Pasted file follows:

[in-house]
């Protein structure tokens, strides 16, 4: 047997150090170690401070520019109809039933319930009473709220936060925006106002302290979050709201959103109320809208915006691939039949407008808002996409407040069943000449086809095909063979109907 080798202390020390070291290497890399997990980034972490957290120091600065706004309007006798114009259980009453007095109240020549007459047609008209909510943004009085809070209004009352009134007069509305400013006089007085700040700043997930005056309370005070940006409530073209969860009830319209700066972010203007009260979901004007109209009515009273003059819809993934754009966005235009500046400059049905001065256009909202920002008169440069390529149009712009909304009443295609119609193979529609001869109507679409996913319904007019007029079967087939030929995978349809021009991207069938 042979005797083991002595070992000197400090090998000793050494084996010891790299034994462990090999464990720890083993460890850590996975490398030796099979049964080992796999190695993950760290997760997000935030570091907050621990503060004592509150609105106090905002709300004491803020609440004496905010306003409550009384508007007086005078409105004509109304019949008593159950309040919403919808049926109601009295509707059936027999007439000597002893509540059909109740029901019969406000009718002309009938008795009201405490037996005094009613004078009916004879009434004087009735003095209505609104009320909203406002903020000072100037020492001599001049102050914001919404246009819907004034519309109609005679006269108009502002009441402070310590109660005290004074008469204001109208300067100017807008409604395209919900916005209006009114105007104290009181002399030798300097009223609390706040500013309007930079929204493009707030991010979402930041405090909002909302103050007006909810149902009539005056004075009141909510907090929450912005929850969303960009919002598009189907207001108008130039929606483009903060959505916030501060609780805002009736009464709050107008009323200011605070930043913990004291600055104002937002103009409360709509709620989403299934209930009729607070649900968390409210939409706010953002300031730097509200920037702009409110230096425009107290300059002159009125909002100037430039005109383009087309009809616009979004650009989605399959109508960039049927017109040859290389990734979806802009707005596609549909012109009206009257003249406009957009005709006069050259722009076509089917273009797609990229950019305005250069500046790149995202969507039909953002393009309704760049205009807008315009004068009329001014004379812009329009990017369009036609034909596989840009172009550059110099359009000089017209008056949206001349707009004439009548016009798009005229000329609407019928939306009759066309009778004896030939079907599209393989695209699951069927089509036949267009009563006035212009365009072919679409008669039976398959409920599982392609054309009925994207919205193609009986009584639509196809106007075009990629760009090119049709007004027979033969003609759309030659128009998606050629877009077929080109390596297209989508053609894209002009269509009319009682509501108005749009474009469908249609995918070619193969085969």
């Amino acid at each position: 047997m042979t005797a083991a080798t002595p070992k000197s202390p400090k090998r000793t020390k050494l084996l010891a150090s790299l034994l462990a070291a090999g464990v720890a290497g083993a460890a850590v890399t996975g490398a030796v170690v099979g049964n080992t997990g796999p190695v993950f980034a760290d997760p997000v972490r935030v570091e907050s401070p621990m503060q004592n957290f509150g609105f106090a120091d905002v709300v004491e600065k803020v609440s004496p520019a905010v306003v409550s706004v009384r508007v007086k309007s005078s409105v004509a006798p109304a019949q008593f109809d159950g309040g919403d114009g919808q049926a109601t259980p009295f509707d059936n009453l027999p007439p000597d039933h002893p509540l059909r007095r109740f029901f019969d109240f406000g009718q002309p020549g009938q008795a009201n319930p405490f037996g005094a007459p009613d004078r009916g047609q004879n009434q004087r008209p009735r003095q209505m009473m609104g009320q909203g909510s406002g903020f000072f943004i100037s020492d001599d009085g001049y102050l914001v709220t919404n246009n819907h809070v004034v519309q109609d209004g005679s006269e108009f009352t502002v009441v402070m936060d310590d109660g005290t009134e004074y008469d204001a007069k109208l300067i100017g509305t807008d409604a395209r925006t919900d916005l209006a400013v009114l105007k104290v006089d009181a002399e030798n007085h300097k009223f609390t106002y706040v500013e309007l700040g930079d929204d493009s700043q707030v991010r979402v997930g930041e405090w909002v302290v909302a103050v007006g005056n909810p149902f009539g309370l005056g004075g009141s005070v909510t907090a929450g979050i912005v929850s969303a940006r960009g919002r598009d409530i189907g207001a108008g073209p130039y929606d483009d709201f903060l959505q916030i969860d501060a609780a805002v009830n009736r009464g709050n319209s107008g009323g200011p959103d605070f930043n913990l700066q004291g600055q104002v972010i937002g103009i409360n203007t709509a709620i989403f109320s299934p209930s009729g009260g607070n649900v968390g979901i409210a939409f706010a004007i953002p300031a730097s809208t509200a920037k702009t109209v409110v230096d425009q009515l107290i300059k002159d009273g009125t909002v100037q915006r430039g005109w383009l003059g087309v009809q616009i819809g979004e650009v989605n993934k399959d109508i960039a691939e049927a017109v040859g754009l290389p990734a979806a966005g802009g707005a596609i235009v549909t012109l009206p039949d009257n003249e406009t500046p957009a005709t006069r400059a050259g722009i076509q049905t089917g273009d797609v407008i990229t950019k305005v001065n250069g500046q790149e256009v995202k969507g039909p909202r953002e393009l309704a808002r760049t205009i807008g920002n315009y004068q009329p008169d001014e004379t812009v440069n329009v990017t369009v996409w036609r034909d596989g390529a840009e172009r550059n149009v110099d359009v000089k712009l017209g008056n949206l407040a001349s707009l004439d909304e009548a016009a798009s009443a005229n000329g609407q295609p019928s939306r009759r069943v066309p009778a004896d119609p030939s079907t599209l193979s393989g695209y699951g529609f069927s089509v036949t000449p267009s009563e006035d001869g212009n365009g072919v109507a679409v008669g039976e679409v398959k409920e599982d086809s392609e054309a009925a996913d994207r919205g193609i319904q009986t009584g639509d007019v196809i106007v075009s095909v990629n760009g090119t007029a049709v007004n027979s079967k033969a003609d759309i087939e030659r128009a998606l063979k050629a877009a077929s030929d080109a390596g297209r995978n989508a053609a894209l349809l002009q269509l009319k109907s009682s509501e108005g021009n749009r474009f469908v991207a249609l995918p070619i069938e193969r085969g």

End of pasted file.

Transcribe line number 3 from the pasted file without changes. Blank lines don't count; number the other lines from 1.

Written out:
């Amino acid at each position: 047997m042979t005797a083991a080798t002595p070992k000197s202390p400090k090998r000793t020390k050494l084996l010891a150090s790299l034994l462990a070291a090999g464990v720890a290497g083993a460890a850590v890399t996975g490398a030796v170690v099979g049964n080992t997990g796999p190695v993950f980034a760290d997760p997000v972490r935030v570091e907050s401070p621990m503060q004592n957290f509150g609105f106090a120091d905002v709300v004491e600065k803020v609440s004496p520019a905010v306003v409550s706004v009384r508007v007086k309007s005078s409105v004509a006798p109304a019949q008593f109809d159950g309040g919403d114009g919808q049926a109601t259980p009295f509707d059936n009453l027999p007439p000597d039933h002893p509540l059909r007095r109740f029901f019969d109240f406000g009718q002309p020549g009938q008795a009201n319930p405490f037996g005094a007459p009613d004078r009916g047609q004879n009434q004087r008209p009735r003095q209505m009473m609104g009320q909203g909510s406002g903020f000072f943004i100037s020492d001599d009085g001049y102050l914001v709220t919404n246009n819907h809070v004034v519309q109609d209004g005679s006269e108009f009352t502002v009441v402070m936060d310590d109660g005290t009134e004074y008469d204001a007069k109208l300067i100017g509305t807008d409604a395209r925006t919900d916005l209006a400013v009114l105007k104290v006089d009181a002399e030798n007085h300097k009223f609390t106002y706040v500013e309007l700040g930079d929204d493009s700043q707030v991010r979402v997930g930041e405090w909002v302290v909302a103050v007006g005056n909810p149902f009539g309370l005056g004075g009141s005070v909510t907090a929450g979050i912005v929850s969303a940006r960009g919002r598009d409530i189907g207001a108008g073209p130039y929606d483009d709201f903060l959505q916030i969860d501060a609780a805002v009830n009736r009464g709050n319209s107008g009323g200011p959103d605070f930043n913990l700066q004291g600055q104002v972010i937002g103009i409360n203007t709509a709620i989403f109320s299934p209930s009729g009260g607070n649900v968390g979901i409210a939409f706010a004007i953002p300031a730097s809208t509200a920037k702009t109209v409110v230096d425009q009515l107290i300059k002159d009273g009125t909002v100037q915006r430039g005109w383009l003059g087309v009809q616009i819809g979004e650009v989605n993934k399959d109508i960039a691939e049927a017109v040859g754009l290389p990734a979806a966005g802009g707005a596609i235009v549909t012109l009206p039949d009257n003249e406009t500046p957009a005709t006069r400059a050259g722009i076509q049905t089917g273009d797609v407008i990229t950019k305005v001065n250069g500046q790149e256009v995202k969507g039909p909202r953002e393009l309704a808002r760049t205009i807008g920002n315009y004068q009329p008169d001014e004379t812009v440069n329009v990017t369009v996409w036609r034909d596989g390529a840009e172009r550059n149009v110099d359009v000089k712009l017209g008056n949206l407040a001349s707009l004439d909304e009548a016009a798009s009443a005229n000329g609407q295609p019928s939306r009759r069943v066309p009778a004896d119609p030939s079907t599209l193979s393989g695209y699951g529609f069927s089509v036949t000449p267009s009563e006035d001869g212009n365009g072919v109507a679409v008669g039976e679409v398959k409920e599982d086809s392609e054309a009925a996913d994207r919205g193609i319904q009986t009584g639509d007019v196809i106007v075009s095909v990629n760009g090119t007029a049709v007004n027979s079967k033969a003609d759309i087939e030659r128009a998606l063979k050629a877009a077929s030929d080109a390596g297209r995978n989508a053609a894209l349809l002009q269509l009319k109907s009682s509501e108005g021009n749009r474009f469908v991207a249609l995918p070619i069938e193969r085969g």